Inside Story

Virtual anxiety

Jonathan Haidt probes the causes of young people’s mental distress with refreshing humility

Nick Haslam Books 18 March 2024 2084 words

“Haidt marshals high-quality evidence for the decline in young people’s wellbeing over the past decade.” Heiko119/iStockphoto

It’s now common knowledge that we are in the grip of a mental health crisis. Stories about rising rates of diagnosis, surging demand for treatment and straining clinical services abound. It is hard to avoid feeling that the psychological state of the nation is grim and getting grimmer.

The truth of the matter is more nuanced. The National Study of Mental Health and Wellbeing, carried out between 2020 and 2022 by the Australian Institute of Health and Welfare, tells us that 22 per cent of Australians had a mental disorder in the previous twelve months and 43 per cent within their lifetime. Large numbers, no doubt, but no larger than the 20 per cent and 45 per cent figures obtained when the study was conducted in 2007.

But hidden in these aggregated figures is a worrying trend. Among young people aged sixteen to twenty-four, the twelve-month prevalence of mental disorder rose from 26 per cent to 39 per cent, and that increase was especially steep for young women, up from 30 per cent to 46 per cent. When half of this group has a diagnosable mental illness — an underestimate, because the study only counts a subset of the most prevalent conditions — something is clearly very wrong.

A similar story of age- and gender-biased deterioration is told by the Household, Income and Labour Dynamics in Australia survey. When an index of mental health is tracked across iterations of the survey from 2001 to 2021, older and middle-aged adults hold relatively steady but people aged fifteen to thirty-four, and especially young women, show a relentless decline beginning around 2014. The pandemic, the usual all-purpose explanation for recent social trends, can’t be held responsible for a rise in psychiatric misery that preceded it by several years, so what can?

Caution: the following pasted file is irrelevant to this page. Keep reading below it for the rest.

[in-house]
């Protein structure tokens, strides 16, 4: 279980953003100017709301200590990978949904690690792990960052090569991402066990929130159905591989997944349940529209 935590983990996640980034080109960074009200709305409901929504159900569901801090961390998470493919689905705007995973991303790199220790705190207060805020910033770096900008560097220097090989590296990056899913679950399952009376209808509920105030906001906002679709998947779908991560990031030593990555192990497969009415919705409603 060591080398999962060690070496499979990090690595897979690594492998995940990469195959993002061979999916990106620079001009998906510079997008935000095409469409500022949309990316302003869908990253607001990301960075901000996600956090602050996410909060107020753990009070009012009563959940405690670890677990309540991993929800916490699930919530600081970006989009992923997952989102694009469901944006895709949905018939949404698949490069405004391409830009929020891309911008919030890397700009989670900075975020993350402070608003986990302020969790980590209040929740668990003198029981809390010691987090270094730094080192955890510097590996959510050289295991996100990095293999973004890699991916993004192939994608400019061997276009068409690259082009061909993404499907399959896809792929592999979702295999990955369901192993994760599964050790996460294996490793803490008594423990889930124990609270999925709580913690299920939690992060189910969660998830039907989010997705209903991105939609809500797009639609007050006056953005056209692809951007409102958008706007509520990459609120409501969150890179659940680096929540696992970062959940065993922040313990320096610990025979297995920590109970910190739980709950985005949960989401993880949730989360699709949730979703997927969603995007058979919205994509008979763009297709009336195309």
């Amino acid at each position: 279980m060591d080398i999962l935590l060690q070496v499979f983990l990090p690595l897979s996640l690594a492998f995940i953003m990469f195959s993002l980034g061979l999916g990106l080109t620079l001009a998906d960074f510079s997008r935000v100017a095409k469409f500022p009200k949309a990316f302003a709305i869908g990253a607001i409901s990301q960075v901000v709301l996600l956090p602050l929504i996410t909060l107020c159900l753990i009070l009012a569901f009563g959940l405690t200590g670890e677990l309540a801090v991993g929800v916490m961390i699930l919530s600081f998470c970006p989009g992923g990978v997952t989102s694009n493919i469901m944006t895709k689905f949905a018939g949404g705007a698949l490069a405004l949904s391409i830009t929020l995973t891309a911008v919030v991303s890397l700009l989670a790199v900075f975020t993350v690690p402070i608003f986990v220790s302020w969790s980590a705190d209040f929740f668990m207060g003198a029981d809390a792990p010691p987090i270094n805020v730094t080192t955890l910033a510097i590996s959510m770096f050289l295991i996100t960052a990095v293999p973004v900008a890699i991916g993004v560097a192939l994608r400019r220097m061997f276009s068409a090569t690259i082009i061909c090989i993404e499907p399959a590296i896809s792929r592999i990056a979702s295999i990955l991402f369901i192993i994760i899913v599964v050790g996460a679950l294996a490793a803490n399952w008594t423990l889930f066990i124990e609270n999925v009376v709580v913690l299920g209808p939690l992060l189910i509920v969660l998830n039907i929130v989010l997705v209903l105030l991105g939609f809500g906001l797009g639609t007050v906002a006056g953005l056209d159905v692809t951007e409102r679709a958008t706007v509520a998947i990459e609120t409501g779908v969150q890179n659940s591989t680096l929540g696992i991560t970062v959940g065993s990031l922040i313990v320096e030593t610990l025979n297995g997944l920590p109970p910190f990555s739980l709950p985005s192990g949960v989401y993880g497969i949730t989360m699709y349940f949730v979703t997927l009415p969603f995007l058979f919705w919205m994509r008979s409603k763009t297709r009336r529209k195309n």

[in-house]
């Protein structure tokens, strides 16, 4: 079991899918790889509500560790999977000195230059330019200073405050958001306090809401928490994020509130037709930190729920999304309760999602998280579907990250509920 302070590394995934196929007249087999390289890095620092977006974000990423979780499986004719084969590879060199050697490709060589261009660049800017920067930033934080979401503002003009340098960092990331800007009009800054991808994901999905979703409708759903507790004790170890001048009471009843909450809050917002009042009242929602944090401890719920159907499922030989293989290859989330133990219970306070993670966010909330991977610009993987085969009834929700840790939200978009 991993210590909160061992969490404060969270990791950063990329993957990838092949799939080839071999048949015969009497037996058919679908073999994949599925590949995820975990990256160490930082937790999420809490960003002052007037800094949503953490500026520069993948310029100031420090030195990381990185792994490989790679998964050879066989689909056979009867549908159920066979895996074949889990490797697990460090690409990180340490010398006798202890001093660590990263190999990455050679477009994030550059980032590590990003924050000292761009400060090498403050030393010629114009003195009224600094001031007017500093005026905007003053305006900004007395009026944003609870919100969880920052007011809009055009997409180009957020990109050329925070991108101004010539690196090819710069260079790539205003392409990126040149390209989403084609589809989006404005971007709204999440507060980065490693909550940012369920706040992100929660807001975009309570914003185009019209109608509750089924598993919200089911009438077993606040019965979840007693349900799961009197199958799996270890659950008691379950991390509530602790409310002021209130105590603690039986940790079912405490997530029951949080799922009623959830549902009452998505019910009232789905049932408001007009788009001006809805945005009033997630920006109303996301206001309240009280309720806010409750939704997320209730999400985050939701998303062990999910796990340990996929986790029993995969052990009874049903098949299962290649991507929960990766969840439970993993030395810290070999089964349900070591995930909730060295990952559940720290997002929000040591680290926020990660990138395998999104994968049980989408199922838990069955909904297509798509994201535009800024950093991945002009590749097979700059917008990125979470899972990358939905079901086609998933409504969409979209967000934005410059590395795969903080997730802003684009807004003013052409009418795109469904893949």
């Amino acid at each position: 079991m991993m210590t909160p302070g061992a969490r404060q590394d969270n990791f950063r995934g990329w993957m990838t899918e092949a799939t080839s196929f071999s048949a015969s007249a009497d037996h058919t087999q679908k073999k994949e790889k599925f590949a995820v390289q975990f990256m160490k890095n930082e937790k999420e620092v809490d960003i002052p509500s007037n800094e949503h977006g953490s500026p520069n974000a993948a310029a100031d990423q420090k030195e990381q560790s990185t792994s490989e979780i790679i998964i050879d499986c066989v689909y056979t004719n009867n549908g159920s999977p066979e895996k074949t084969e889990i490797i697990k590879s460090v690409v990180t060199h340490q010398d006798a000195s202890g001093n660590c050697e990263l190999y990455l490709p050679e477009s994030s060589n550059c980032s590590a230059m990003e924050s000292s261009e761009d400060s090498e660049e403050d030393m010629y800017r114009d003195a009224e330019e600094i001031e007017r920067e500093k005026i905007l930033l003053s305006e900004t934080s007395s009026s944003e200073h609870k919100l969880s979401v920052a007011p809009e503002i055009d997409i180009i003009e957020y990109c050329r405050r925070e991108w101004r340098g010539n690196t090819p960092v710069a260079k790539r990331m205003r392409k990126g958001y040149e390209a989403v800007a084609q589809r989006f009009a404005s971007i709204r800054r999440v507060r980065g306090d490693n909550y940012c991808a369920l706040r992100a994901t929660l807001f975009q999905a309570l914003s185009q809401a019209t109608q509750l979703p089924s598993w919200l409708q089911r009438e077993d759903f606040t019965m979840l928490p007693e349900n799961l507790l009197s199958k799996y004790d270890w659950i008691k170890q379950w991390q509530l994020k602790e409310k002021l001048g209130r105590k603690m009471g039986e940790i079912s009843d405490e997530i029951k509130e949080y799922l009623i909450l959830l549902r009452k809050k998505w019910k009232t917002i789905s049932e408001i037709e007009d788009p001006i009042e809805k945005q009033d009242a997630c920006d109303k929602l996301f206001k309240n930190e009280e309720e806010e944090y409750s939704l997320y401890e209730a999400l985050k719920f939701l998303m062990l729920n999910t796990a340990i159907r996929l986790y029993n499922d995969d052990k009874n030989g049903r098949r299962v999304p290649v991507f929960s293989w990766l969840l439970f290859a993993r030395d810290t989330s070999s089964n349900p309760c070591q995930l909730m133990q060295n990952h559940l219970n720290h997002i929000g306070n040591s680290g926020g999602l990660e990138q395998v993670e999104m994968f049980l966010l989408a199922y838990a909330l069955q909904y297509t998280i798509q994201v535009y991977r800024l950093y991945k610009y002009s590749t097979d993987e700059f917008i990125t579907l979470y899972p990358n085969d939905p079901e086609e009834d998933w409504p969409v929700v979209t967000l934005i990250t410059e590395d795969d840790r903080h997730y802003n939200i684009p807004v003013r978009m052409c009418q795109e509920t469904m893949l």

Jonathan Haidt’s The Anxious Generation offers a provocative but compelling answer to this question. Haidt, an American social psychologist known for influential books on well-being (The Happiness Hypothesis), moral psychology and political polarisation (The Righteous Mind) and upheavals on US college campuses (The Coddling of the American Mind, written with Greg Lukianoff), argues that some of the usual explanatory suspects are innocent. They don’t account for why declining mental health disproportionately affects young women, why it is occurring now or why the trendline started to dive in the early 2010s after a period of stability.

The prospect of ecological catastrophe, for example, weighs most heavily on younger people but every generation has experienced existential threats. Wars, natural disasters, and economic crises are conspicuous reasons for distress and despair, but world events have always been terrible. It is not obvious why they should disproportionately make young women anxious and depressed while leaving older and maler people unaffected. The stigma of mental illness may have declined so that people have become more willing to acknowledge it, but increases in the prevalence of mental ill-health among young people are not confined to subjective reports but also found in rates of hospitalisation and suicide.

The chief culprit, Haidt proposes, is technological. Smartphones and social media have rewired young minds to an unprecedented degree, replacing “play-based childhood” with “phone-based childhood.” Portable devices with addictive apps and algorithms engineered to harvest attention and expose children to damaging content have wrought havoc on young people’s mental health. They have done so in ways that are gendered and most severely affect generation Z. Born after 1995, these young people are the first to have gone through puberty in the virtual world.

Haidt marshals high-quality evidence for the decline in young people’s wellbeing over the past decade. Graph upon graph show inflection points in the early 2010s when mental health and related phenomena such as feelings of social connection or meaning in life start to trend downward. These trends are not limited to the United States but occur more or less in lockstep around the Western world. Their timing indicates that it is not the internet or social networking sites themselves that are damaging, but the transformation that resulted from the advent of smartphones, increased interactivity, image posting, likes chasing, algorithmic feeds, front-facing cameras and the proliferation of apps engaged in a race to the bottom to ensnare new users.